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|Title:||Behavioural changes after different stress paradigms: Prepulse inhibition increased after physical but not emotional stress|
Van De Kieft, J.
Van Ree, J.
|Citation:||European Neuropsychopharmacology, 2003; 13(5):369-380|
|Publisher:||Elsevier Science BV|
|Femke T. A. Pijlman, Arnoud H. J. Herremans, Jan van de Kieft, Chris G. Kruse and Jan M. van Ree|
|Abstract:||Physical (PS) and emotional (ES) stress have opposite long-term effects on open field behaviour, i.e., response to novelty. PS induced a long-term reduction in locomotor activity, while ES increased it. Additionally, sensitivity to rewarding stimuli was differentially affected by PS and ES. Whether the stress effects were specific for locomotor activity and reward or if these two stress treatments also have differential effects on other behaviours and brain functions is not known. In the present study, temperature regulation, sensory gating, learning capacity, locomotor activity and coping style were examined. PS consisted of a repeated mild foot shock treatment, which the ES animals witnessed. The tests pose additional challenges, to which all groups can respond differently depending on their previous experience. All tests were performed several days after the last stress treatment. Stress effects were specifically observed on locomotor activity, startle response and prepulse inhibition (PPI). The PS animals showed a potentiated inhibition of the startle when a prepulse (PPI) was used, although the initial startle response was already significantly lower than that of controls. ES animals did not differ from controls on PPI and startle. Additionally PS animals showed an initial decrease in activity, which turned into an increase when the tests continued. ES showed a constant increase in activity compared to controls. Stress effects on the tests for other brain processes and behaviour were not found. In addition, PS animals appeared to be less sensitive to the dopamine agonist apomorphine than control animal. In summary, physical and emotional stress induce differential changes on locomotor activity, startle response and PPI. Underlying mechanisms explaining the differences in stress effects are discussed, i.e., the role of the mesolimbic dopamine system and opioid systems|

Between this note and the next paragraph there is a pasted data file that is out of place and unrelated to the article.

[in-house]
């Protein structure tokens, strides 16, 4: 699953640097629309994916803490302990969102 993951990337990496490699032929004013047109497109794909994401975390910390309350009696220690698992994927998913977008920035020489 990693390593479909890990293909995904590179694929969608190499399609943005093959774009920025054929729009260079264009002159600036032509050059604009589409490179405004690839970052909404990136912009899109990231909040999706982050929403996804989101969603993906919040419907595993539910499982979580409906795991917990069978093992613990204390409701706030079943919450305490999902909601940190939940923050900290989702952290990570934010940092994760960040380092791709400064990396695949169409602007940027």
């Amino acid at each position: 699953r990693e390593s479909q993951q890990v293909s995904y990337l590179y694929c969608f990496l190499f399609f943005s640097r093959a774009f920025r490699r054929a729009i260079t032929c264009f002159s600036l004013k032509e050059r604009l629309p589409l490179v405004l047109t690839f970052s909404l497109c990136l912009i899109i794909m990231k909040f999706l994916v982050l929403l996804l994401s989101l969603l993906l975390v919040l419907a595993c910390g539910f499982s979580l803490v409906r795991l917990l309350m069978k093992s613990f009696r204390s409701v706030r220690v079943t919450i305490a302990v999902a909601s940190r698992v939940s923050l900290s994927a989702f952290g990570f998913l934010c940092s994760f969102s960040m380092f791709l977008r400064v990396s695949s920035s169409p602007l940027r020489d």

|Appears in Collections:||Aurora harvest 6|
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